Around one in five, (19%) of Northern companies may have suffered a hit to their finances following the insolvency of a customer, supplier or debtor in the last six months, according to new research from R3, the insolvency and restructuring trade body.
The figures are evidence of the so-called ‘domino effect’, where the collapse of one company increases the insolvency risk for others. They follow a spate of high-profile insolvencies including that of Carillion, as well as a string of major retail and restaurant chains.
Just over half of all North West companies (52%) in the survey said they had experienced the insolvency of a company they did business with over the past 12 months.
Paul Barber, North West chair of R3 and a partner at Begbies Traynor, says: “No business exists in isolation. Every large corporate insolvency will have a knock-on effect and in the worst case scenario, will lead to the failure of others. While the difficulties facing retail and restaurant chains have hit the headlines, behind the scenes no doubt many of their suppliers will be struggling.
“Food and beverage suppliers, fit-out companies, leasing firms, and commercial landlords are likely to be the worst affected in the current situation and may be left with unpaid debts and facing the loss of a major customer. However, firms can often weather the storm and the insolvency and restructuring profession plays a major role in helping them to do so.”
Paul Barber says all companies should consider strategies to mitigate the risk of the domino effect and take early advice if necessary. However, he points out that the insolvency of a business partner is not always negative – 7% of North West businesses said it had had a positive financial impact on them.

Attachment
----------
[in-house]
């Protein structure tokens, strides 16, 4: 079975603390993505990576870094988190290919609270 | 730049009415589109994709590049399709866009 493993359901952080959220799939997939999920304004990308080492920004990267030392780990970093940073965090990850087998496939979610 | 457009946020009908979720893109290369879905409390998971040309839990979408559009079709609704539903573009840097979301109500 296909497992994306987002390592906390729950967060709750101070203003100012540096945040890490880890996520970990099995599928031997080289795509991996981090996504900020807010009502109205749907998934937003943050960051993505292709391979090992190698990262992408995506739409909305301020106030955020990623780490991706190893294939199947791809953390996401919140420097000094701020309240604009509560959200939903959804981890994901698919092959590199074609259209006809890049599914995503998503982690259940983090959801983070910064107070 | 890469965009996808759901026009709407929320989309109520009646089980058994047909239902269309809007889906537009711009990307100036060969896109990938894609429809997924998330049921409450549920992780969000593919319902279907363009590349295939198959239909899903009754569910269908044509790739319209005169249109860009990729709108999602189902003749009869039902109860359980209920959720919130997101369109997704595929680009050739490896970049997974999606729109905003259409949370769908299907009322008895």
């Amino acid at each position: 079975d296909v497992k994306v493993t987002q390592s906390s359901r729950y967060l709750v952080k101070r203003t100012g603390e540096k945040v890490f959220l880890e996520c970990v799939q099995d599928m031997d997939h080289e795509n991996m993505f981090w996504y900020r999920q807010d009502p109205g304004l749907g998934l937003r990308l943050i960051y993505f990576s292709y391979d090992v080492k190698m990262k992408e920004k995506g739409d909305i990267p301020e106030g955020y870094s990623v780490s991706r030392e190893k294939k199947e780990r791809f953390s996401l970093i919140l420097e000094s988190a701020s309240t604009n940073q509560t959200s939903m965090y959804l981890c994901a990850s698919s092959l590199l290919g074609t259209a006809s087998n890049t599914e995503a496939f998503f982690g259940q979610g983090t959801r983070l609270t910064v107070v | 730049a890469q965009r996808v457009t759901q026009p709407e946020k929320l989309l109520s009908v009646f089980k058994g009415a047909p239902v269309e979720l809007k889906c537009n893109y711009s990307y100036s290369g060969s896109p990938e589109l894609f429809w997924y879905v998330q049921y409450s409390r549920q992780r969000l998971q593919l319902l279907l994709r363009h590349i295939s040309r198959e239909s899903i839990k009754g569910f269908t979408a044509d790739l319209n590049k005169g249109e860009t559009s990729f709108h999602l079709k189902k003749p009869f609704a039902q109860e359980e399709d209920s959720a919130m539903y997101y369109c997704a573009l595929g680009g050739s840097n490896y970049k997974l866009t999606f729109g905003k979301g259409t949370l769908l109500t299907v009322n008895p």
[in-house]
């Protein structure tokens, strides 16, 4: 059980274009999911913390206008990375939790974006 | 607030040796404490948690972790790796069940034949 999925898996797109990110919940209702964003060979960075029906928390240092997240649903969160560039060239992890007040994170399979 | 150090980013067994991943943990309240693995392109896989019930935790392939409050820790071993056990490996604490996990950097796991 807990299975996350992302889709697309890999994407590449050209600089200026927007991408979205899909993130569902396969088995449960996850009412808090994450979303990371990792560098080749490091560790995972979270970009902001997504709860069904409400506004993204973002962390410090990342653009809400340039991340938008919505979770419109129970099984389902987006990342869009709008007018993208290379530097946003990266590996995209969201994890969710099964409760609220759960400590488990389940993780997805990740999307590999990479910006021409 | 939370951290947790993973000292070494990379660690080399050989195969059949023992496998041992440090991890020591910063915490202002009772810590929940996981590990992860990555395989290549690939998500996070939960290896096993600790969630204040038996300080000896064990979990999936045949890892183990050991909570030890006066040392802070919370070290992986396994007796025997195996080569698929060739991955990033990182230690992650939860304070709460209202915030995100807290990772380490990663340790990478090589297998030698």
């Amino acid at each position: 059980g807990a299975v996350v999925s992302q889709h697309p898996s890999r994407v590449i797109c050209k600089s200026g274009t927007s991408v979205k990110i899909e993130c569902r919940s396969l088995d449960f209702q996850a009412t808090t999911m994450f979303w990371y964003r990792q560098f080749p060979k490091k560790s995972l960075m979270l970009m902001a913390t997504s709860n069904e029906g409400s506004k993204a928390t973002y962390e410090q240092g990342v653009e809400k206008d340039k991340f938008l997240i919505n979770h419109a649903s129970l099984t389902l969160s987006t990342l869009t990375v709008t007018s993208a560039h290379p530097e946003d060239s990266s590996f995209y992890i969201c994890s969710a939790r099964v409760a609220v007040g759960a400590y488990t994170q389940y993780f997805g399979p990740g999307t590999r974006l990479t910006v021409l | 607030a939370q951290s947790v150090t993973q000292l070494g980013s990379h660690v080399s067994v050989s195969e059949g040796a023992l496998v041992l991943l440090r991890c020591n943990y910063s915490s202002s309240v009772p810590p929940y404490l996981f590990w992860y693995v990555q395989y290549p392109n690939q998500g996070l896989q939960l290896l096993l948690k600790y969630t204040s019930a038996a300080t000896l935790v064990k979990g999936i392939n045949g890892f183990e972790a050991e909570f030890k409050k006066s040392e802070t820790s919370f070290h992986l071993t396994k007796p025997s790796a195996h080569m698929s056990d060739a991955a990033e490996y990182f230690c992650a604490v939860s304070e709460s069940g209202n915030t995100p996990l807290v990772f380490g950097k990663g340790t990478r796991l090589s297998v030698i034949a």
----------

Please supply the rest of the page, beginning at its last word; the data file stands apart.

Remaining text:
“The insolvency of a counterparty is likely to affect every business out there at some point so prepare as best you can, with a contingency plan in place. Companies should monitor the credit profiles of their business partners, diversify where possible to avoid relying on any one source of revenue and build strong relationships that can provide support when a major partner hits a rough patch.
“If you hear that a partner is in financial distress or is insolvent, calculate your potential exposure and seek expert advice immediately if it is significant. Consider also the opportunities – could buying the distressed firm help your own business? Can you pick up any new contracts or customers? The better prepared you are and the earlier you seek help, the more likely you are to survive and even turn the circumstances to your advantage.”